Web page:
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From: Patrick Leahy <jpl.domain.name.hidden>

Date: Wed, 25 May 2005 13:24:35 +0100 (BST)

*>
*

*> It looks as though you advocate a role for each of these:
*

*>
*

*> observables
*

*> measurements
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*> detectors
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*>
*

*> and for all I know
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*>
*

*> observers
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*>
*

*> It seemed to me that MWI allowed me to get away with a considerable
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*> simplification. Gone were observers and even observations. Even
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*> measurements, I discard. (After all, who can say that a measurement
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*> occurs in the middle of a star? And yet things do go on there, all
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*> the time.)
*

*>
*

*> Now *some* of that language perhaps returns when decoherence is
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*> discussed. I mean, I'll grant that *something* significant starts
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*> off a new branch, and so it's okay for it to have a name. :-)
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*>
*

*> But here is what I'd like to be able to say:
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*>
*

*> A new branch starts, or decoherence obtains, or an irreversible
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*> transformation occurs, or a record is made. They all seem the
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*> same to me. Why not?
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*>
*

*> My main motivation is to get as far away from Copenhagen as possible,
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*> and so thereby get free of observers and observations, and anything
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*> else that seems to afford some pieces of matter a privileged status.
*

*> Do you think that such simplified language leaves out anything important?
*

*>
*

I don't think we disagree much about the physics. The trouble is, the

physics is even simpler than you suggest. Branching is not something

special in the theory, it is a macroscopic description that we apply to

what emerges from the theory. If you simplify your language too much, all

that happens is you have to define all those useful approximate terms from

scratch.

Just for fun, here's how it would go:

The framework of QM in the MWI is that

(1) The state of the "system" (universe) can be represented by a

time-dependant, normalized vector, say |S>, in a Hilbert space.

(2) Time evolution of |S> is linear.

That's it! (1) implies that time evolution is also unitary, so the vector

stays normed. (1) + (2) imply the Schrodinger equation, including the fact

that the generator of time evolution ("Hamiltonian") is a Hermitian

operator. (2) causes all the trouble.

A full (non-framework) description requires you to (a) specify the Hilbert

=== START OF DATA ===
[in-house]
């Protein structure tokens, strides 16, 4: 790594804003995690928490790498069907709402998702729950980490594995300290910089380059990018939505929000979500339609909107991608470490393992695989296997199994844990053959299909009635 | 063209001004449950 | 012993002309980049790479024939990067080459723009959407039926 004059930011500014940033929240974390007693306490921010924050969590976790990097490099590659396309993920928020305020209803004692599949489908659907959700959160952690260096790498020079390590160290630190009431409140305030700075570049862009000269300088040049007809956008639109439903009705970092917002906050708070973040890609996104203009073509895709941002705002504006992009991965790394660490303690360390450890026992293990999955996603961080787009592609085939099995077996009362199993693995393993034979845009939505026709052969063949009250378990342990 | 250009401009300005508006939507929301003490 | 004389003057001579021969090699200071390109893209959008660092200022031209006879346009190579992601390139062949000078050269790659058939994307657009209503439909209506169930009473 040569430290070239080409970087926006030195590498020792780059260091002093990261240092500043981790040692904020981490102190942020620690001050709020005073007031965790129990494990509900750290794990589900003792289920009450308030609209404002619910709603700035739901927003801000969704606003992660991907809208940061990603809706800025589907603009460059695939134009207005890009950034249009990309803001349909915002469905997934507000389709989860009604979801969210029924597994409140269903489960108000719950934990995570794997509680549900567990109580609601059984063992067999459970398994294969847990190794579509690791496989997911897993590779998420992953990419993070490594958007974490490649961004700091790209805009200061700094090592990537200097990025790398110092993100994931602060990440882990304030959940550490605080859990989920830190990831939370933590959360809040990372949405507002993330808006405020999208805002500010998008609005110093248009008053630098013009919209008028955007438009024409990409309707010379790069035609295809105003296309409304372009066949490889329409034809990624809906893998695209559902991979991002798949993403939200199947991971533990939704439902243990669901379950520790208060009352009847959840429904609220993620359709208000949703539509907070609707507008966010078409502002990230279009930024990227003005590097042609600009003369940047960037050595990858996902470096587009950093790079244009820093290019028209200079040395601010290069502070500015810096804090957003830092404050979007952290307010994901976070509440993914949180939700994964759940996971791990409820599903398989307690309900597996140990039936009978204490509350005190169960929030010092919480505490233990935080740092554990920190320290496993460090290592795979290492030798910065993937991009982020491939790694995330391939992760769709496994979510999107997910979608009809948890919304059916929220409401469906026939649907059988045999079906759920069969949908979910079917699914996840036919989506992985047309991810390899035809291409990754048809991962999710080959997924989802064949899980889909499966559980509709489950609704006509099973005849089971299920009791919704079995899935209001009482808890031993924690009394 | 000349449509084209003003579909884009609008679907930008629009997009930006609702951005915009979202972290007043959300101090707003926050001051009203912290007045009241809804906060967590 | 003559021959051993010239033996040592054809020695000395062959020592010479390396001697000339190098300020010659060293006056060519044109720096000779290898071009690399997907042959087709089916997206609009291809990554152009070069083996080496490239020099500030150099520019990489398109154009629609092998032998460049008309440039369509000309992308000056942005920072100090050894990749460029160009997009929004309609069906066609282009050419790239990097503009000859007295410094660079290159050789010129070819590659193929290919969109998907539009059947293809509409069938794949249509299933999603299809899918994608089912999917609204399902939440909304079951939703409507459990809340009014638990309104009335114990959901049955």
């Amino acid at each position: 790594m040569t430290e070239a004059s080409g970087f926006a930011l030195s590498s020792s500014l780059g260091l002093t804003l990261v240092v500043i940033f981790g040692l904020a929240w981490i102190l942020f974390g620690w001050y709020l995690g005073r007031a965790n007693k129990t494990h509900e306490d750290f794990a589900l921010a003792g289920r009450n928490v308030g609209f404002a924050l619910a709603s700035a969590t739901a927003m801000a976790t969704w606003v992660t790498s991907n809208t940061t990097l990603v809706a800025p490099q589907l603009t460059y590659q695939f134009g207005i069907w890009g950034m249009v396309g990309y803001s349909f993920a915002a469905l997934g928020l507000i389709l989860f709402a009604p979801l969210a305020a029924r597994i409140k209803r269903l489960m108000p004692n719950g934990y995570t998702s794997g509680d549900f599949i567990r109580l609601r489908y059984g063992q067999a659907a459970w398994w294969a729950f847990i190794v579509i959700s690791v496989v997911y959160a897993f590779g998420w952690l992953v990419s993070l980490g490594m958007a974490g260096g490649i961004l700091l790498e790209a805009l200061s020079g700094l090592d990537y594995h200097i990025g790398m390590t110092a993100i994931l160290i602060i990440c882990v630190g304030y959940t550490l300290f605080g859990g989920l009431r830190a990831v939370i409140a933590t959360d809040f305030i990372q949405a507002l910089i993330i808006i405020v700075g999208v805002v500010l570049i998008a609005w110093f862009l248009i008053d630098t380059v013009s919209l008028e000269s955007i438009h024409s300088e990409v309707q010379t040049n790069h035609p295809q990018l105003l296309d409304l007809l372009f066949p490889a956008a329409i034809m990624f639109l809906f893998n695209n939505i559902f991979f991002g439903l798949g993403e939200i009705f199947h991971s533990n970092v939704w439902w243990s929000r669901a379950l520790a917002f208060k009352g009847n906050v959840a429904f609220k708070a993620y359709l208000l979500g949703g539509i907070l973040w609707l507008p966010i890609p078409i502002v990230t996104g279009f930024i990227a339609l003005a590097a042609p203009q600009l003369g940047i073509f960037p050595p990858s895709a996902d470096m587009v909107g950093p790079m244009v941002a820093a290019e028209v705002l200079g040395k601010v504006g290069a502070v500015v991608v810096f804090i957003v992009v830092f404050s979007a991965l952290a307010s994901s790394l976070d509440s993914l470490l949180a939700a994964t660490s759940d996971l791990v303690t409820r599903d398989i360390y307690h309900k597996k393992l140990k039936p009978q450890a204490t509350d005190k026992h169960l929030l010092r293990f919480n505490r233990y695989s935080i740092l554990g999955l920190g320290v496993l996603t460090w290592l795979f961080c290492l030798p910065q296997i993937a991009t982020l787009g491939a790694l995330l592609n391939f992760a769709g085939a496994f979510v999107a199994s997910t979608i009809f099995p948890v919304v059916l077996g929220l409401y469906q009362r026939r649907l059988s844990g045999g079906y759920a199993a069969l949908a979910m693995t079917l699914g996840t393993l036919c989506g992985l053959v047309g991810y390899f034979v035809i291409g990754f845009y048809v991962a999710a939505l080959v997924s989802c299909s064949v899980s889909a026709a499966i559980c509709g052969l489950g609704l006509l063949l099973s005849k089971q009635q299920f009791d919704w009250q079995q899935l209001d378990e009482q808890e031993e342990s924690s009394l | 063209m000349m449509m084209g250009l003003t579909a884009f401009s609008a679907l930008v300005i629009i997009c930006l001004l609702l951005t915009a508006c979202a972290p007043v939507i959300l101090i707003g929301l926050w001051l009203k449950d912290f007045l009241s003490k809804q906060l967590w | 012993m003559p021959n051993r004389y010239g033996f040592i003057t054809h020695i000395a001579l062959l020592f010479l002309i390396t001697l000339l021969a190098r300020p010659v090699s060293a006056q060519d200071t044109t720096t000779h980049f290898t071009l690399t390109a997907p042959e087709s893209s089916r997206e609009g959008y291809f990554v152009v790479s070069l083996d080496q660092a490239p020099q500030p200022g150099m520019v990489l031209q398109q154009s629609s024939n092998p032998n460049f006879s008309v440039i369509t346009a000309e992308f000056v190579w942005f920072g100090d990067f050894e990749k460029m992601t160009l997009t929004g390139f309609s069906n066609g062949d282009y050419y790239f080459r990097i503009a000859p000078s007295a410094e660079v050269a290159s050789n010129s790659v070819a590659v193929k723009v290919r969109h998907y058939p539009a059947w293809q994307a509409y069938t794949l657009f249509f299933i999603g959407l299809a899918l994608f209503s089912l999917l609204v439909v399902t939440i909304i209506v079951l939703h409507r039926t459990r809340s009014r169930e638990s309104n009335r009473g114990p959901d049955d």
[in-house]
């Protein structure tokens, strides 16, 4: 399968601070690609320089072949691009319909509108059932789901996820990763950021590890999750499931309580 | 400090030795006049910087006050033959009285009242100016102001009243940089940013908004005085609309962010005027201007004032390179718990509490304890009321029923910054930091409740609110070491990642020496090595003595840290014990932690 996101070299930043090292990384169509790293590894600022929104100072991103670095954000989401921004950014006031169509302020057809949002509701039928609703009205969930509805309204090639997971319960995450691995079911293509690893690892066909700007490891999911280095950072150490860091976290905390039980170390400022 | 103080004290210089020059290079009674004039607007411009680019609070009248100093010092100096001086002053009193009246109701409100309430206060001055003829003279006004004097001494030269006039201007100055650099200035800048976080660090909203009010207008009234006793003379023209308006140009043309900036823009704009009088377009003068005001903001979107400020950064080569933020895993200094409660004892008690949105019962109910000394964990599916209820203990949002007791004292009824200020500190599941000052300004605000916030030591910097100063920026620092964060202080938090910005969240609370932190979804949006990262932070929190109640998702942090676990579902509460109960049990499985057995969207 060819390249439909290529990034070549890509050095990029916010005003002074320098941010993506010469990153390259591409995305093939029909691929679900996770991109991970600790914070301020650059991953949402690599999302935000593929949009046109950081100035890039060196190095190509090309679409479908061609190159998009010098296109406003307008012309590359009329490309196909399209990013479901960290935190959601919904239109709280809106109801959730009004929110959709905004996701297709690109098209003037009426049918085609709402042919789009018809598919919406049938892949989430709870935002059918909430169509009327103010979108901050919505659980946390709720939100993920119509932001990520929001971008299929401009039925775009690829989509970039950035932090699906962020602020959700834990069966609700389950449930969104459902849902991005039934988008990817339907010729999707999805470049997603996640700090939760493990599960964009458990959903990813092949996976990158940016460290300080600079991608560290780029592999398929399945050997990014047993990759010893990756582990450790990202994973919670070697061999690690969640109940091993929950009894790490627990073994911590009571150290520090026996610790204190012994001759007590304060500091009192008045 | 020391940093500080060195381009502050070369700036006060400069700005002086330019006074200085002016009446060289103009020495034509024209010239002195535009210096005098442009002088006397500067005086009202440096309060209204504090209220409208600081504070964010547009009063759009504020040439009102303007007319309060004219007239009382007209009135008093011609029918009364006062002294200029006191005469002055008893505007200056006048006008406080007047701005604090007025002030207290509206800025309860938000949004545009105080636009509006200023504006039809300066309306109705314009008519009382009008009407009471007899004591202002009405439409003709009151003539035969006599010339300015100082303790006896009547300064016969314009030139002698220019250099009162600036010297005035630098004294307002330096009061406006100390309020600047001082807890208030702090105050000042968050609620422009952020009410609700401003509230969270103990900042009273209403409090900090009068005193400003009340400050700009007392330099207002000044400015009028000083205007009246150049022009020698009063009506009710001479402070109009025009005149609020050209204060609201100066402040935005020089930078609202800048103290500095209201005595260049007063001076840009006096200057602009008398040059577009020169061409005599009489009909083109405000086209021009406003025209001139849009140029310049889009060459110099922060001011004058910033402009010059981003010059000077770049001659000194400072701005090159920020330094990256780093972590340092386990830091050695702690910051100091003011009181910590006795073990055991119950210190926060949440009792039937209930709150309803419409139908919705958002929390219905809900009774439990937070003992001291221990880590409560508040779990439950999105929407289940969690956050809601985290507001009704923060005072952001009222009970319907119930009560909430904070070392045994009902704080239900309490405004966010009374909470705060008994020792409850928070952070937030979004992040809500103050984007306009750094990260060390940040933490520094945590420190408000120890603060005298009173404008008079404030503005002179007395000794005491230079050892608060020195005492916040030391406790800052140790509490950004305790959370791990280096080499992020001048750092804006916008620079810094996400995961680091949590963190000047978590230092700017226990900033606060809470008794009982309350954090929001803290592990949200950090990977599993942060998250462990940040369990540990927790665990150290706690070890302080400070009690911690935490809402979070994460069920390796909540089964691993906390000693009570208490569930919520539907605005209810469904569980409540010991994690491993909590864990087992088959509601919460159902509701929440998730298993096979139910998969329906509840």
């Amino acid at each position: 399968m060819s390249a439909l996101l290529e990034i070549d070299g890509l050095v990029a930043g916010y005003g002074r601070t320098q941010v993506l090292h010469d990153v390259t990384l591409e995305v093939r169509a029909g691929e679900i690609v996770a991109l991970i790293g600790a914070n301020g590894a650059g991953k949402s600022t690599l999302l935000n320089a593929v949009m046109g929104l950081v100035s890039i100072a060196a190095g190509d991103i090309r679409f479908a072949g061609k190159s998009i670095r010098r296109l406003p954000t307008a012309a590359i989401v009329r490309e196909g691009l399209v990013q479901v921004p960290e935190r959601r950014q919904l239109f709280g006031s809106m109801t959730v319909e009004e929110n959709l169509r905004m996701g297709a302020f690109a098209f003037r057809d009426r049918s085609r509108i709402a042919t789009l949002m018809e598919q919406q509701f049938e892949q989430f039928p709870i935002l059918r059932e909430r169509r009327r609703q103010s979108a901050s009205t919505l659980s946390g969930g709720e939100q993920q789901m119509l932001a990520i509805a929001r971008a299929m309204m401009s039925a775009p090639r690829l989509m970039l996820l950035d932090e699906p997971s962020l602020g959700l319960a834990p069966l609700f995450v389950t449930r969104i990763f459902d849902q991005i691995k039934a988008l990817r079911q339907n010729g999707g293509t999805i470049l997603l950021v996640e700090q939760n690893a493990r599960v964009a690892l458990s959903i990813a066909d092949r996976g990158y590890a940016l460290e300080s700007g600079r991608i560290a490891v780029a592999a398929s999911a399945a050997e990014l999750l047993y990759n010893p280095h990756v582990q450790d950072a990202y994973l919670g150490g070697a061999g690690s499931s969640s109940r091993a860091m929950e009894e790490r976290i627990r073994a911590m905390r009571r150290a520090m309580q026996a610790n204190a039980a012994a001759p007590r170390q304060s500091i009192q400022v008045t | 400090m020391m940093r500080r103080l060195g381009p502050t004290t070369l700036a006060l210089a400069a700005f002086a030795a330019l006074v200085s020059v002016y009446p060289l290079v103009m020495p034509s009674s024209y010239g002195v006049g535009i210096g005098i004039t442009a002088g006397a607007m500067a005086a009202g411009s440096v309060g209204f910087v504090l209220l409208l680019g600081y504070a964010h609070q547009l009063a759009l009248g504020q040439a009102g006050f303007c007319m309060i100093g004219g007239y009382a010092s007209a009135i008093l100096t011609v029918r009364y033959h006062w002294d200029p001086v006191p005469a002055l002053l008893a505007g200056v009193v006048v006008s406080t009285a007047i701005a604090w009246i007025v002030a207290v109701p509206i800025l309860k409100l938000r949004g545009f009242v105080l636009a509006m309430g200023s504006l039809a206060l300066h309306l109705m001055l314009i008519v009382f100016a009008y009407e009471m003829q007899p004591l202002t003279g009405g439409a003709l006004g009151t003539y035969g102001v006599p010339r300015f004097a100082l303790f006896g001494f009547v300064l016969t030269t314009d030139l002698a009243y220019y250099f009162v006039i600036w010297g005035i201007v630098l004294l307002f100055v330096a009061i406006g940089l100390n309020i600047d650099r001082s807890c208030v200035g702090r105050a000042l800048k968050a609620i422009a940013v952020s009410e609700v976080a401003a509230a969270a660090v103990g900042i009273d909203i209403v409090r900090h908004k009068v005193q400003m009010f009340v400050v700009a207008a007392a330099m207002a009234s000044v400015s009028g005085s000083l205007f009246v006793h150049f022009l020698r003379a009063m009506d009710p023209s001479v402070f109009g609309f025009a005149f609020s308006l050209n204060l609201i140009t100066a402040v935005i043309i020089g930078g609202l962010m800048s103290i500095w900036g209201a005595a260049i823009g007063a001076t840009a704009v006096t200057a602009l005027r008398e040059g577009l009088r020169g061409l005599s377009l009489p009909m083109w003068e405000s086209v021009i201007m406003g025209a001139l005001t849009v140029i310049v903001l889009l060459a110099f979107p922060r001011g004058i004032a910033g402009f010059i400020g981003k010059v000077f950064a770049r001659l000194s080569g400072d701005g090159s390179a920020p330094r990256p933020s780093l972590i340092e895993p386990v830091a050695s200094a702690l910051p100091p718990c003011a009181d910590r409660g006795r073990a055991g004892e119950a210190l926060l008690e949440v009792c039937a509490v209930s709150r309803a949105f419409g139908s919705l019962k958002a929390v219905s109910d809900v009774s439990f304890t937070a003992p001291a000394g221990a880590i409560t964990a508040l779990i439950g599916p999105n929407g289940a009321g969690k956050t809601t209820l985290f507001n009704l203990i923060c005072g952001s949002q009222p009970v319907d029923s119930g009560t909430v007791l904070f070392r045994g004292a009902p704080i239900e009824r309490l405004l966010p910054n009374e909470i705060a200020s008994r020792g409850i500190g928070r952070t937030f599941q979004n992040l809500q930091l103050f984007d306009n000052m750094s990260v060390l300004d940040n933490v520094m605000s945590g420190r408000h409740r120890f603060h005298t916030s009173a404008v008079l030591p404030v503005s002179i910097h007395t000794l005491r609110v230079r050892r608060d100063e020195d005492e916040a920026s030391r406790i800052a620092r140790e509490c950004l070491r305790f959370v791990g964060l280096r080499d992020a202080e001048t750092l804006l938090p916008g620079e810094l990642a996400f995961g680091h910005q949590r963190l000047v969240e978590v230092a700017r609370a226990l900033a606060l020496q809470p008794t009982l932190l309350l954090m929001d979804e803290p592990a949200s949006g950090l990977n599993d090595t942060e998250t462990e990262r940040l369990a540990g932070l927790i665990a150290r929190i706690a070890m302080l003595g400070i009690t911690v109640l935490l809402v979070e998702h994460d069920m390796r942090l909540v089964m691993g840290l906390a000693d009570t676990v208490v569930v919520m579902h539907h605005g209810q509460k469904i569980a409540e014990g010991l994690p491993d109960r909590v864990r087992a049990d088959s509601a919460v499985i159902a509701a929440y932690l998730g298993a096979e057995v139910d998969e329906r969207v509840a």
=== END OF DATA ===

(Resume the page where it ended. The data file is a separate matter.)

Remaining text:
space (b) specify the Hamiltonian (c) specify the initial state. None of

which are known exactly for the universe. (And in fact for the universe as

a whole we had better adapt this description to relativity somehow, since

you can't just take time as a given.)

Now to introduce some more specific terms so we can relate the theory to

everyday reality.

"Observable": In a simple system, the set of values of an observable are

simply the labels we attach to elements of a basis, i.e. a set of

orthogonal unit vectors (defining a "coordinate system"), in Hilbert

space. We can freely choose any basis we like, but some are more useful

than others because they relate to the structure and symmetries of the

Hamiltonian. Let's call a basis {|o>} where o is our variable label. The

set might be finite, denumerable, or continuous, depending on the size of

the Hilbert space. For convenience, and to make the transition to

classical physics as seamless as possible, the labels are usually chosen

to be real numbers.

To put my previous answer to Serafino into this context, note that

observables (e.g. position) play a very different role in the theory from

time.

For each basis, we can construct a linear operator on Hilbert-space

vectors whose eigenvectors are the basis vectors and whose eigenvalues are

our "observable" labels. If our labels are real, the operator will be

Hermitian. With suitable choice of labels, the algebra of some of these

operators approximately maps onto the algebra of variables in classical

physics, which explains why classical physics works, and also how QM was

discovered. (In particular, since the Hamiltonian itself is hermitian it

has a set of real eigenvalues which we call "Energy").

"Wave Function": The inner product of a basis vector with the state

vector, written <o|S>, is "geometrically" the length of the projection of

the state onto that basis vector, and so the "cartesian coordinate" along

the axis defined by |o>. In conventional QM it is the probability

amplitude for "observing" o. If the basis is continuously infinite, as in

position or momentum, <o|S> is a continuous function of the real variable

(observable) o. This is what we call the "wave function" in o-space. (e.g.

o = position, or momentum).

"Subsystems": In a complex system, we have to be a bit more careful. What

physicists call observables certainly don't parameterize a complete basis

for the universe. Such a complete basis would be characterised by a

"complete set of commuting observables". Commuting because their

characteristic operators commute. In effect, we factorize the Hilbert